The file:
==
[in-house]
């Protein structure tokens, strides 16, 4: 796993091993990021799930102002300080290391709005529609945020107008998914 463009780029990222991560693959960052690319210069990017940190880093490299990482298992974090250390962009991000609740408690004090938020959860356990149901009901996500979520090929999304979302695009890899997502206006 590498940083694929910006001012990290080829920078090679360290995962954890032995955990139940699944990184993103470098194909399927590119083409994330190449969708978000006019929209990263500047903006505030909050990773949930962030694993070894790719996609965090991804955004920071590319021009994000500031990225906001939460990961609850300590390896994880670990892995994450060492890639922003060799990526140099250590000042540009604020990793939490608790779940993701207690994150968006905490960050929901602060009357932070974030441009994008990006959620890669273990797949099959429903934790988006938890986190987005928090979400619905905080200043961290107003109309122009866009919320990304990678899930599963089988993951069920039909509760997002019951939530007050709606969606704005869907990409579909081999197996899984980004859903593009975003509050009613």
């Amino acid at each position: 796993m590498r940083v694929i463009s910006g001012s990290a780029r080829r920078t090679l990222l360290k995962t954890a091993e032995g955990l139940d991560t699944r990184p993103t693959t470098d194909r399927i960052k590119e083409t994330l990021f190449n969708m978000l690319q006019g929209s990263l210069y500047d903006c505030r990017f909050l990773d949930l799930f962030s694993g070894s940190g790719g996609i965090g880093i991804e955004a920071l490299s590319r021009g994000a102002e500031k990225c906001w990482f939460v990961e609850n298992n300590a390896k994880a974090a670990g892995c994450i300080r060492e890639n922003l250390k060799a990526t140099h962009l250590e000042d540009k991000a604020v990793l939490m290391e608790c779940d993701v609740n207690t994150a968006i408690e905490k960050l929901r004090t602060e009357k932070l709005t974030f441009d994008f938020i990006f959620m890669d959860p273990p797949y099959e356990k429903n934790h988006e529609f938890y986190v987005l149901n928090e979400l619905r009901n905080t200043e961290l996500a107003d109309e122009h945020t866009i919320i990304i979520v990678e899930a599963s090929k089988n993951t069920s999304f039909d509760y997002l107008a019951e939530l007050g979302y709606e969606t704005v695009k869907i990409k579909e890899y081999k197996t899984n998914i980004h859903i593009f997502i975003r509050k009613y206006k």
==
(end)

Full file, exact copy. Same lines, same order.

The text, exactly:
[in-house]
């Protein structure tokens, strides 16, 4: 796993091993990021799930102002300080290391709005529609945020107008998914 463009780029990222991560693959960052690319210069990017940190880093490299990482298992974090250390962009991000609740408690004090938020959860356990149901009901996500979520090929999304979302695009890899997502206006 590498940083694929910006001012990290080829920078090679360290995962954890032995955990139940699944990184993103470098194909399927590119083409994330190449969708978000006019929209990263500047903006505030909050990773949930962030694993070894790719996609965090991804955004920071590319021009994000500031990225906001939460990961609850300590390896994880670990892995994450060492890639922003060799990526140099250590000042540009604020990793939490608790779940993701207690994150968006905490960050929901602060009357932070974030441009994008990006959620890669273990797949099959429903934790988006938890986190987005928090979400619905905080200043961290107003109309122009866009919320990304990678899930599963089988993951069920039909509760997002019951939530007050709606969606704005869907990409579909081999197996899984980004859903593009975003509050009613």
């Amino acid at each position: 796993m590498r940083v694929i463009s910006g001012s990290a780029r080829r920078t090679l990222l360290k995962t954890a091993e032995g955990l139940d991560t699944r990184p993103t693959t470098d194909r399927i960052k590119e083409t994330l990021f190449n969708m978000l690319q006019g929209s990263l210069y500047d903006c505030r990017f909050l990773d949930l799930f962030s694993g070894s940190g790719g996609i965090g880093i991804e955004a920071l490299s590319r021009g994000a102002e500031k990225c906001w990482f939460v990961e609850n298992n300590a390896k994880a974090a670990g892995c994450i300080r060492e890639n922003l250390k060799a990526t140099h962009l250590e000042d540009k991000a604020v990793l939490m290391e608790c779940d993701v609740n207690t994150a968006i408690e905490k960050l929901r004090t602060e009357k932070l709005t974030f441009d994008f938020i990006f959620m890669d959860p273990p797949y099959e356990k429903n934790h988006e529609f938890y986190v987005l149901n928090e979400l619905r009901n905080t200043e961290l996500a107003d109309e122009h945020t866009i919320i990304i979520v990678e899930a599963s090929k089988n993951t069920s999304f039909d509760y997002l107008a019951e939530l007050g979302y709606e969606t704005v695009k869907i990409k579909e890899y081999k197996t899984n998914i980004h859903i593009f997502i975003r509050k009613y206006k």